Granholm’s trip is “a good first step in addressing Mexico’s non-compliance with USMCA, and we urge the administration to consider more formal enforcement action,” American Petroleum Institute Vice President Stephen Comstock said. Read more from Pro’s Doug Palmer.

FASTER THAN TRUMP: The Biden administration approved over 900 more drilling permits on federal lands in 2021 than the Trump administration in its first year, according to DOI data compiled by the Center for Biological Diversity. CBD blasted the Interior Department, saying the permits were going against the administration’s goals for reducing emissions, Pro’s Ben Lefebvre reports. DOI said in a statement that it was simply following the law in processing the permits and that it was working on strengthening environmental protections, including factoring in the social cost of greenhouse gasses.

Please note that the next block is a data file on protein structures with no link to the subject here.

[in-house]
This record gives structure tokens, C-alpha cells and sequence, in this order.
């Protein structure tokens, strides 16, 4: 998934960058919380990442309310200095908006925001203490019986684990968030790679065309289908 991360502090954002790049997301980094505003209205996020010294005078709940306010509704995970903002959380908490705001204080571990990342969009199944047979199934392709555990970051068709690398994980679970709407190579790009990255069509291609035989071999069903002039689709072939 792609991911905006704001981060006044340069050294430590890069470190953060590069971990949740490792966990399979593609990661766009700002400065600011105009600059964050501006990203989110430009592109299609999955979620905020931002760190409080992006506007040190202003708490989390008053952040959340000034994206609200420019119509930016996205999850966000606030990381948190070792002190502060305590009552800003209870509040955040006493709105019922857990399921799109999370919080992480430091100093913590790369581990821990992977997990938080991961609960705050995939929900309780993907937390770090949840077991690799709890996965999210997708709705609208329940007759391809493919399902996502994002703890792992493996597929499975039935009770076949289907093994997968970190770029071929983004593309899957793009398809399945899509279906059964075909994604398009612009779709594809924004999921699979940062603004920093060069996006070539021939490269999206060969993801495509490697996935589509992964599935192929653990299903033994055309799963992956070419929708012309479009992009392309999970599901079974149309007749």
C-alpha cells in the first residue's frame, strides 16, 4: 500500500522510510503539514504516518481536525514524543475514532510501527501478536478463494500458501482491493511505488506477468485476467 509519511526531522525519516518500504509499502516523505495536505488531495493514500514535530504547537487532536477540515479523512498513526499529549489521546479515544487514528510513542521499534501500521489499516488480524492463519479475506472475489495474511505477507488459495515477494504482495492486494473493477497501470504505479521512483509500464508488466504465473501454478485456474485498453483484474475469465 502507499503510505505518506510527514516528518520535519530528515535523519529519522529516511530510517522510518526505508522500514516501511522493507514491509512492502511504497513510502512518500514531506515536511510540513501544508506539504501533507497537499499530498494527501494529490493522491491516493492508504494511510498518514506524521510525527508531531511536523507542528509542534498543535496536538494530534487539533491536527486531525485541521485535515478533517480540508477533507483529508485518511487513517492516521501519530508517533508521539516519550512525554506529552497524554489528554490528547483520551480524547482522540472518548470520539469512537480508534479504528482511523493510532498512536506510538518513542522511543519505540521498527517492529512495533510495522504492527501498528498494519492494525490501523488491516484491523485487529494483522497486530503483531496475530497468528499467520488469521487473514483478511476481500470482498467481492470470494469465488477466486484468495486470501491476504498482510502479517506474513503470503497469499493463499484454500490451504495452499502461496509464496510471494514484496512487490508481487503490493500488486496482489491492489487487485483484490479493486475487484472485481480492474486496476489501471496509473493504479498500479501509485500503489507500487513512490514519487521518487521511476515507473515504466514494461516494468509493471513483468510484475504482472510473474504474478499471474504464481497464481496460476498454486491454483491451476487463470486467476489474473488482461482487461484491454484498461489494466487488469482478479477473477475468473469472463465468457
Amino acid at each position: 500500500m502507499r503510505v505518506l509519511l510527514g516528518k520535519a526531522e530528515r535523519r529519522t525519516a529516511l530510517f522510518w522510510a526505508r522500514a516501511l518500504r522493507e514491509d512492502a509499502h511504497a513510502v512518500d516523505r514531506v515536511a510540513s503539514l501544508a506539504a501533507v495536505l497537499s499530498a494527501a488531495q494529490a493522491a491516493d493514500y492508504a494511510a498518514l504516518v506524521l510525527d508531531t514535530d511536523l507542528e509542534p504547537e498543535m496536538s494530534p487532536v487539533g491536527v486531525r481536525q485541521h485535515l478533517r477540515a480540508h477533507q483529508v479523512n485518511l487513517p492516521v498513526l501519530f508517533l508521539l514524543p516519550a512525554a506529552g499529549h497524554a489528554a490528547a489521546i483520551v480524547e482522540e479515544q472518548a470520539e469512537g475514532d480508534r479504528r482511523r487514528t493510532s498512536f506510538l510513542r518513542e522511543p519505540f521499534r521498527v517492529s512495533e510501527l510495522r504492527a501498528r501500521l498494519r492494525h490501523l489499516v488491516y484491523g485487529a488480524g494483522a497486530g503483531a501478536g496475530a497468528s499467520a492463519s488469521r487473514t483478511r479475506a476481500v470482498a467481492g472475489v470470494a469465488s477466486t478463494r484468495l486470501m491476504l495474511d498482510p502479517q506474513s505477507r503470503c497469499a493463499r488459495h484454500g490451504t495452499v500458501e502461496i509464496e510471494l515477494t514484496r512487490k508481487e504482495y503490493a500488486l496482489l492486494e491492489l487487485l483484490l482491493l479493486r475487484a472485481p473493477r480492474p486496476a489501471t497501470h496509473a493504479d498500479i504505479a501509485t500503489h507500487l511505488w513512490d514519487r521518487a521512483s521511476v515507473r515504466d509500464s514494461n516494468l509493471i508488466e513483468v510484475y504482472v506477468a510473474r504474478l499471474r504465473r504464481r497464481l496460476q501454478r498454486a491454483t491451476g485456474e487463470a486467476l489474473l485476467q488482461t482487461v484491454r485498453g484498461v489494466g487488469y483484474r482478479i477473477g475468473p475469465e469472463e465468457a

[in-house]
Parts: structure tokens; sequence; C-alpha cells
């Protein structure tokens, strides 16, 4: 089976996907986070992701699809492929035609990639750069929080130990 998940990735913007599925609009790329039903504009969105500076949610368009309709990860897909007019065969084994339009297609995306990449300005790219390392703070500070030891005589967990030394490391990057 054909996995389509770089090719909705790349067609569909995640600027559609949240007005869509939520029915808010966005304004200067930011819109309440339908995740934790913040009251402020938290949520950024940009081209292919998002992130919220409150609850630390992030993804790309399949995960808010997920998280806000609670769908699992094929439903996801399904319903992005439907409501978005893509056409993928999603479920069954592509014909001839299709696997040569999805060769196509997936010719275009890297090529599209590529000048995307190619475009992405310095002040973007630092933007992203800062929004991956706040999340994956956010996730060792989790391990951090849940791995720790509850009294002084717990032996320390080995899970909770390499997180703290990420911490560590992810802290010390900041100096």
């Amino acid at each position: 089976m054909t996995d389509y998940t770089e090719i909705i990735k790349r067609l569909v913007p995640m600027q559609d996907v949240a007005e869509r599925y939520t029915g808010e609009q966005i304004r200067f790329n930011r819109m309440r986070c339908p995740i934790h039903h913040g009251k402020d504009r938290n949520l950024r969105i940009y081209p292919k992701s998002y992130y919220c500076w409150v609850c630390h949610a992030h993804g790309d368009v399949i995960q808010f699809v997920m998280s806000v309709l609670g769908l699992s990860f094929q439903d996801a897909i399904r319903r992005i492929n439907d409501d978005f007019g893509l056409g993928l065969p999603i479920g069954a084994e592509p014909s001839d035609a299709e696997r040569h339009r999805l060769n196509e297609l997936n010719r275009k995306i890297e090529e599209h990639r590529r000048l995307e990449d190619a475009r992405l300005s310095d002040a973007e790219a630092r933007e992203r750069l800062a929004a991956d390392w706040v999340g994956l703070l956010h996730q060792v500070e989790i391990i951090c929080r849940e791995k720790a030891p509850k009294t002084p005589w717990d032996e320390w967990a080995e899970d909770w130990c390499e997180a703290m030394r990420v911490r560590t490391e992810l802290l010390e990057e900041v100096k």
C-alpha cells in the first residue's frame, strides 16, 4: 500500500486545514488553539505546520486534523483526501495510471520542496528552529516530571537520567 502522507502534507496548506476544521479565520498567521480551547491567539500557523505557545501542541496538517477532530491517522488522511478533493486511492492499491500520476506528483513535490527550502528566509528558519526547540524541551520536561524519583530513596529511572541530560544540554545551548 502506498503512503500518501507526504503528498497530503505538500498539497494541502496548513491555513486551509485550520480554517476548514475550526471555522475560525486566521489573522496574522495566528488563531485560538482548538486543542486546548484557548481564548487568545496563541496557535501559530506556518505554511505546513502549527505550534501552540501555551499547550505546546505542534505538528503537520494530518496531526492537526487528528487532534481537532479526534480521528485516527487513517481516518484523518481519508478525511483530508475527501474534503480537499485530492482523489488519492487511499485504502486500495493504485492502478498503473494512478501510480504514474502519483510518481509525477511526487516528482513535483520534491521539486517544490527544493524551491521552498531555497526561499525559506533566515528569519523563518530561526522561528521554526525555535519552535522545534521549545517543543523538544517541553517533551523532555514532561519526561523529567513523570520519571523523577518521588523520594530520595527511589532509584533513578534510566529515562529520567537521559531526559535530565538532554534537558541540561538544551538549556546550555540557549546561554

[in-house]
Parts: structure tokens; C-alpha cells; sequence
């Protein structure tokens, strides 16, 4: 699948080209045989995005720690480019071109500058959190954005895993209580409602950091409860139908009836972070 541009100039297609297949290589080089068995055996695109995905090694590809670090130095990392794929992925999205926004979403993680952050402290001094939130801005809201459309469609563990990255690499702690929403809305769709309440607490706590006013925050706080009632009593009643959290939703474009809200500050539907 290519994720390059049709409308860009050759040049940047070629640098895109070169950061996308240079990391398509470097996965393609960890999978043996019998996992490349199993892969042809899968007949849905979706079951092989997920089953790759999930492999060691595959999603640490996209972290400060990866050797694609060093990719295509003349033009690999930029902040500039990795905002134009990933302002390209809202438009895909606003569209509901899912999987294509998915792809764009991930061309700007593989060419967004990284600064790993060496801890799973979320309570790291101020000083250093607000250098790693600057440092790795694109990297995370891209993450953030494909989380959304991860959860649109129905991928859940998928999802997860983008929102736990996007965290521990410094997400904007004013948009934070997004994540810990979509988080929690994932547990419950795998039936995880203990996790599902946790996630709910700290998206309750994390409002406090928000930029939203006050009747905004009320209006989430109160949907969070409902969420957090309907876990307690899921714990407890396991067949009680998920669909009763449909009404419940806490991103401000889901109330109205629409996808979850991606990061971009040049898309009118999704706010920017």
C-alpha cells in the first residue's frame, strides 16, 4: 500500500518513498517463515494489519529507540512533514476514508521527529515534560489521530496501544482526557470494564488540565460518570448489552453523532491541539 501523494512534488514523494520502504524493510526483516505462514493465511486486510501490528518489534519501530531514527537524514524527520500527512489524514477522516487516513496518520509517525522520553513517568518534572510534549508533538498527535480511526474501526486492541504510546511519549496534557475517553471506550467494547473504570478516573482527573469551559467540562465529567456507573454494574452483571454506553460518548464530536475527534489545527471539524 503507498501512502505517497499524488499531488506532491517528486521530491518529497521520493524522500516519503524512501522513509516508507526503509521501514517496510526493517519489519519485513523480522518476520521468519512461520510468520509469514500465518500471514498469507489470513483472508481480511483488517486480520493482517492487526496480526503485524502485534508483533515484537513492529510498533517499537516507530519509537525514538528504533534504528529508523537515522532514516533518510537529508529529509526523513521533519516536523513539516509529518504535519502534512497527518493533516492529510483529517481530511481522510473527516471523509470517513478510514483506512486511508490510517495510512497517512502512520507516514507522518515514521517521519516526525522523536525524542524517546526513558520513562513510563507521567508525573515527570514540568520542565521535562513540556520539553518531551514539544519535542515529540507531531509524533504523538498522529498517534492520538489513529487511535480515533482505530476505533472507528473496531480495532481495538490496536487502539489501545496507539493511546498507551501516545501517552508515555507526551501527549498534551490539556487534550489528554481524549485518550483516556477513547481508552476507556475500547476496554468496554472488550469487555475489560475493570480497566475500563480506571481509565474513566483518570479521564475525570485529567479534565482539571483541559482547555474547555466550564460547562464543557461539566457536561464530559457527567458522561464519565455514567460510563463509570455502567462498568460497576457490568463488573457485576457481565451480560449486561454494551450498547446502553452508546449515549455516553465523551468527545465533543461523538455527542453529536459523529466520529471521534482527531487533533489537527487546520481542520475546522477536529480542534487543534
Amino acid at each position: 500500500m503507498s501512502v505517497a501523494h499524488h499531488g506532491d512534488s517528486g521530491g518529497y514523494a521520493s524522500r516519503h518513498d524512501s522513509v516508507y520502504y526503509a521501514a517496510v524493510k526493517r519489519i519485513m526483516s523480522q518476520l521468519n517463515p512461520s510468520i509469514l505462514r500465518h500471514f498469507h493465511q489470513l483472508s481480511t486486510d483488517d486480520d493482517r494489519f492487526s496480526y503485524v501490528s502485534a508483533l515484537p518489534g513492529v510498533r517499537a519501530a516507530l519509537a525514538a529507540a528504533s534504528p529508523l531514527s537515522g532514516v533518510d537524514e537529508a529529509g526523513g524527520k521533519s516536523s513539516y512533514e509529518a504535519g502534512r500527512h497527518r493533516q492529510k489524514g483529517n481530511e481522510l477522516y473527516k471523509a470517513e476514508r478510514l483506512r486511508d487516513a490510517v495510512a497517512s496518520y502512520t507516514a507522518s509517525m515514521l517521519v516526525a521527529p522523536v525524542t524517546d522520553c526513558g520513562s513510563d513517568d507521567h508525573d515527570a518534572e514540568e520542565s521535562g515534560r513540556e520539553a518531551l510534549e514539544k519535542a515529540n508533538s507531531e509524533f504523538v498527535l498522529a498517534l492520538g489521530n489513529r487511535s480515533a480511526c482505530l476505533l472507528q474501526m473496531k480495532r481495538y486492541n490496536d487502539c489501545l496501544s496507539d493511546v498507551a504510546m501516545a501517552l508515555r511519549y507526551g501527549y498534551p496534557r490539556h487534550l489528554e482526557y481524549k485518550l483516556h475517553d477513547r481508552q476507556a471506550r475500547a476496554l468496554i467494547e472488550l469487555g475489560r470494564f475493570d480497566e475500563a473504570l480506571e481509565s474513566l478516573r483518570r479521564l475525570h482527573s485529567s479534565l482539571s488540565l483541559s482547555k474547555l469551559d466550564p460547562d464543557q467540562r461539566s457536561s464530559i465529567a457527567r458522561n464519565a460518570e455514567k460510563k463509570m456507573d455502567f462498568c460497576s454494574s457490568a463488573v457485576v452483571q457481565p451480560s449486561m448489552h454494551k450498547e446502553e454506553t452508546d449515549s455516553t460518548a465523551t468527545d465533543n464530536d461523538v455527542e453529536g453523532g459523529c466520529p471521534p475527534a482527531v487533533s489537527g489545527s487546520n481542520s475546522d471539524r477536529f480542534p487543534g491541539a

Still, that doesn’t necessary offer comfort to the oil and gas industry. “While permitting on lease sales from past administrations is up along with energy demand, uncertainty around the future of federal leasing and development remains,” API spokesperson Bethany Williams wrote to Ben, who has more for Pros.

PERSHING OUT: The State Department’s climate number two is heading for the door, Pro’s Zack Colman confirms. Jonathan Pershing, who was second to U.S. climate envoy John Kerry, will leave the department next month. He and Kerry worked hand in hand in climate diplomacy with China in the lead up to COP26. He’ll be returning to the Hewlett Foundation, where he worked before joining the Biden team,The New York Times reports.